It was in the house of the suicide that Lawrence Wentworth now sat. The dead man’s corpse, discovered hanging in the morning, had been hugger-mugger interred, the body that then existed being then buried. With such bodies of past time the estate had no concern except to be silent about them, which it very successfully was. Wentworth, when he took the house, heard nothing of the most unfortunate incident, nor had any idea of what had happened in the space which now, properly closed and ceilinged, he had taken for his bedroom, any more than he saw through the window of his study the dead man occasionally. return to the foot of the ladder which, in his world, still reached from earth to scaffolding. Neither of them was aware of the other.
Wentworth had at least one advantage over many other military historians; he had known war. He had served with some distinction, partly from luck, and partly from his brain which organized well. He had held a minor position on an army staff, and he had been alert at moving masses of men about and fitting them in, and removing them again. He could not win battles, but he could devise occupation for armies. He could always, when necessary, find somewhere for them to go and something for them to do, and he could deal with any objections to their going or doing that were raised. His mind reduced the world to diagrams, and he saw to it that the diagrams fitted. And as some such capacity is half of all ordinary leadership in war, he really had an insight into the technical side of the great military campaigns of the past. He could see what Caesar or Napoleon had done, and why, and how; it was not to be expected that he could have seen it, as they did, before it happened. He had never had a friend or a lover; he had never, in any possible sense of the word, been “in love”.
Yet, or perhaps therefore, his life had been pleasant to him, partly by the Fortune which confirms or ruins the care of generals, partly through his own instinctive tactical care. Only of late, especially since he had come to the Hill, the pleasantness had seemed to waver. He was not much over fifty, but his body was beginning to feel that its future was shortening, and that it had perhaps been too cautious in the past. His large opaque eyes, set widely in a squarish face, were acquiring a new restlessness. Also he had begun to dream. Something moved more sharply in his sleep, as the apparition of Pauline’s terror moved more surely in the streets; the invisible life of the Hill quickening its pressure upon mental awareness.
It was a little dream, of no significance, as Mrs. Parry would have said; it was only a particular development of a common dream-thing, the state of something going on. He had no reason for disliking it except that it recurred. It was not complex; it was remarkably simple-simple and remarkable. He was climbing down a rope; he did nothing but climb down a rope. It was a white rope, so white that it shone of its own clarity in the pitch-black darkness where it and he existed, and it stretched up high above him, infinitely high, so that as he looked he could not see where or to what it was fastened. But that it was fastened both above and below was clear, for it was taut in his hands and between his legs, twisted expertly round it. He was not sliding down it; he was descending by the aid of knots which, though he could feel them against his hands and legs, he could never actually see in the rope as it emerged from his hands past his eyes. The descent was perplexing, for he never felt himself move and yet he knew he was continually farther down, down towards the bottom of the rope, the point and the place where it was secured beneath him. Once or twice he looked down and saw only the twined white strands stretching away in the black abyss. He felt no fear; he climbed, if he climbed, securely, and all the infinite black void did not terrify him; he would not fall. Nor did he fear the end — not fear; no monstrosity awaited him. On the other hand, he did, waking, remember to have felt the very slightest distaste, as if for a dentist. He remembered that he wanted to remain on the rope, but though he saw neither top nor bottom he was sure, in the dream, that that was impossible. A million yards or years of rope stretched above him; there might be a million years or yards below him. Or a hundred, or a score, or indeed but two or three. He climbed down, or else the rope climbed up, and about them was everlasting silence and the black night in which he and the rope only were visible, and only visible to himself.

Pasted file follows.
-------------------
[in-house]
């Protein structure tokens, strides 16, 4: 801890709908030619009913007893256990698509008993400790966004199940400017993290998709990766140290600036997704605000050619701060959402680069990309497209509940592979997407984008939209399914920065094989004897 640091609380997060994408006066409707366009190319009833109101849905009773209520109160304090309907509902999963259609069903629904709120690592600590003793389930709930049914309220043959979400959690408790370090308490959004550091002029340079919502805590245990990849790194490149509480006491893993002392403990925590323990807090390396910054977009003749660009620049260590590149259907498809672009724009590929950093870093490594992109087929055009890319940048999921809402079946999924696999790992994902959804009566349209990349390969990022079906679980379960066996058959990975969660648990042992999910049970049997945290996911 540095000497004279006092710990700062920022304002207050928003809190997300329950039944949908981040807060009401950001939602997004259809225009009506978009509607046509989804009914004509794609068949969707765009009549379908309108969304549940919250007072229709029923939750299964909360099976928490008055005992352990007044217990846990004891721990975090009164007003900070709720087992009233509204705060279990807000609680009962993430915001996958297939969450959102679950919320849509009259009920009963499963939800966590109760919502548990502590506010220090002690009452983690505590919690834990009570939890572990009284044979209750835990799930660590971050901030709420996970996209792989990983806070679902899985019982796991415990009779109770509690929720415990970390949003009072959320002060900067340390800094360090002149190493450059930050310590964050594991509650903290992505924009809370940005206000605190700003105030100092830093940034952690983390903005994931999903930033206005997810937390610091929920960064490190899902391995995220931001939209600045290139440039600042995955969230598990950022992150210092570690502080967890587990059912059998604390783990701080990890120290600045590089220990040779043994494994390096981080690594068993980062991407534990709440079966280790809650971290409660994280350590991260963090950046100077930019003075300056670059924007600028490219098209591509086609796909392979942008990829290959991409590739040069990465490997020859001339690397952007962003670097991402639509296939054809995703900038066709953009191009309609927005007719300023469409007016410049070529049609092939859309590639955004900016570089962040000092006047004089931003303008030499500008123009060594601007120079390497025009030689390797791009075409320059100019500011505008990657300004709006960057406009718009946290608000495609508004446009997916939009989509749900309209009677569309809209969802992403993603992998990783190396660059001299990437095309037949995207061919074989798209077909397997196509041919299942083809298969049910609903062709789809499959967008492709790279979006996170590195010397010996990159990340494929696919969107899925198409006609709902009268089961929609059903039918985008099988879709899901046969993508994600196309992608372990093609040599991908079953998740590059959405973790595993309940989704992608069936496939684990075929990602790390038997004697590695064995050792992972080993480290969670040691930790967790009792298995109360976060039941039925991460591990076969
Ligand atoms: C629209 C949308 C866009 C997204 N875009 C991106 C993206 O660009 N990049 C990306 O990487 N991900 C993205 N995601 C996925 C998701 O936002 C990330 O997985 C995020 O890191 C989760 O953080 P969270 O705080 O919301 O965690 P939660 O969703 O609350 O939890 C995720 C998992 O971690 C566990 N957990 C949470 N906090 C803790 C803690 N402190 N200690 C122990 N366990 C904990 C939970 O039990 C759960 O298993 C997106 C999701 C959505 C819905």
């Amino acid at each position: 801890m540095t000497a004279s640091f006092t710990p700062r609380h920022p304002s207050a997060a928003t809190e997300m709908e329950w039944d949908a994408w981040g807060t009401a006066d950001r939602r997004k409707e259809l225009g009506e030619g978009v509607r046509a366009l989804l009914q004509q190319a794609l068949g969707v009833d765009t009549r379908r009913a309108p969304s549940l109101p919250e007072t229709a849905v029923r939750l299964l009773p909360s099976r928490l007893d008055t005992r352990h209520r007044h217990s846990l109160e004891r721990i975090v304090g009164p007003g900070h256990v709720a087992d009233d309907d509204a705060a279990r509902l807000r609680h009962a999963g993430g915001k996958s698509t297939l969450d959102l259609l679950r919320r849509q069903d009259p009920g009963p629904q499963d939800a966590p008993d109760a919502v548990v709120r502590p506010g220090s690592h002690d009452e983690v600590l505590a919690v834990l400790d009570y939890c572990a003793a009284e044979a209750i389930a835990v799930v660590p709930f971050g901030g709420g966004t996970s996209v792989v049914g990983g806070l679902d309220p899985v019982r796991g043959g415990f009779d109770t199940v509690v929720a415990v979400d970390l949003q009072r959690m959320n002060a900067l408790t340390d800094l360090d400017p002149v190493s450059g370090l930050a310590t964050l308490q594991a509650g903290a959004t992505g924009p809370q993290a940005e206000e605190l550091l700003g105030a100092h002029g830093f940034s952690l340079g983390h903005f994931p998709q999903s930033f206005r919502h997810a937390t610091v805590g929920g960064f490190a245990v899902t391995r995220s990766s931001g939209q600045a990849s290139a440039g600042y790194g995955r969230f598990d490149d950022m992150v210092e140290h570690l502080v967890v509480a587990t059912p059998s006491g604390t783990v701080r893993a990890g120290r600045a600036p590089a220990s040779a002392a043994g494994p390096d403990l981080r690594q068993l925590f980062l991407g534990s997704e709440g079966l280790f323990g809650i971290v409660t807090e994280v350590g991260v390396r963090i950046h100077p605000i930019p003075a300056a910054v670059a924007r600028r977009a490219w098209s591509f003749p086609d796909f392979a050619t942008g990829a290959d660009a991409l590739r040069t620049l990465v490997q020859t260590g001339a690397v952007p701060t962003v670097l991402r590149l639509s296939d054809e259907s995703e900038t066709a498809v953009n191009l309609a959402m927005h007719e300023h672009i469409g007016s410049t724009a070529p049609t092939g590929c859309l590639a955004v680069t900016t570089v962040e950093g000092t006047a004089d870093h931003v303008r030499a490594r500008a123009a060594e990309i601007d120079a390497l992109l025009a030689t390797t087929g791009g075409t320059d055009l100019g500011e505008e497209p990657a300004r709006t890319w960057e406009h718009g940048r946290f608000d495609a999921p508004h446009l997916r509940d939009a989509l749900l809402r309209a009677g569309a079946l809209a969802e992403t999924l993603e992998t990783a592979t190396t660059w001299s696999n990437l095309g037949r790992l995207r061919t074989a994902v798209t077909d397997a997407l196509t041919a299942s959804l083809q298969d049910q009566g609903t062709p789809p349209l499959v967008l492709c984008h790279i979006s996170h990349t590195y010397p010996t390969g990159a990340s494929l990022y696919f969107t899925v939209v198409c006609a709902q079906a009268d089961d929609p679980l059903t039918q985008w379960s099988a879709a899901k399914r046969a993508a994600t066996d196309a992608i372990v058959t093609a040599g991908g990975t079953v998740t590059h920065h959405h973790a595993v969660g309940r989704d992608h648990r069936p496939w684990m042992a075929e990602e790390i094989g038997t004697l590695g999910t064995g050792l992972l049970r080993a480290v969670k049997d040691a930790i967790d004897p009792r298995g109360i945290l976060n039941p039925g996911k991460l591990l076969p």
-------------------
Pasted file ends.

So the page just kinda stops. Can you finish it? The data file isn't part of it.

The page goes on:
It was mildly disagreeable; the more, and perhaps, if he had thought about it, only, because dreams, though negligible on waking, are so entirely ineluctable in sleep. Sleep had, all his life, been a pleasant thing to Wentworth; he had made of it an art. He had used himself to a composure that had readily accommodated itself to him. He made it a rule to think of pleasant things as he stretched himself in bed: his acquaintances sometimes, or the reviews — most of the reviews of his last book, or his financial security, or his intentions about his immediate future work, or the permanent alterations he hoped he had caused in universal thought concerning Caesar’s employment of Balearic slingers during the campaigns in Gaul. Also, deliciously, his fancies would widen and change, and Caesar would be drawing out cheques to pay his London Library subscriptions, or the Balearic slingers would be listening to him as he told them how they used to use their slings, and the next thing he would know would be either his housekeeper tapping at the door, or the light of morning, or, sometimes, the dream.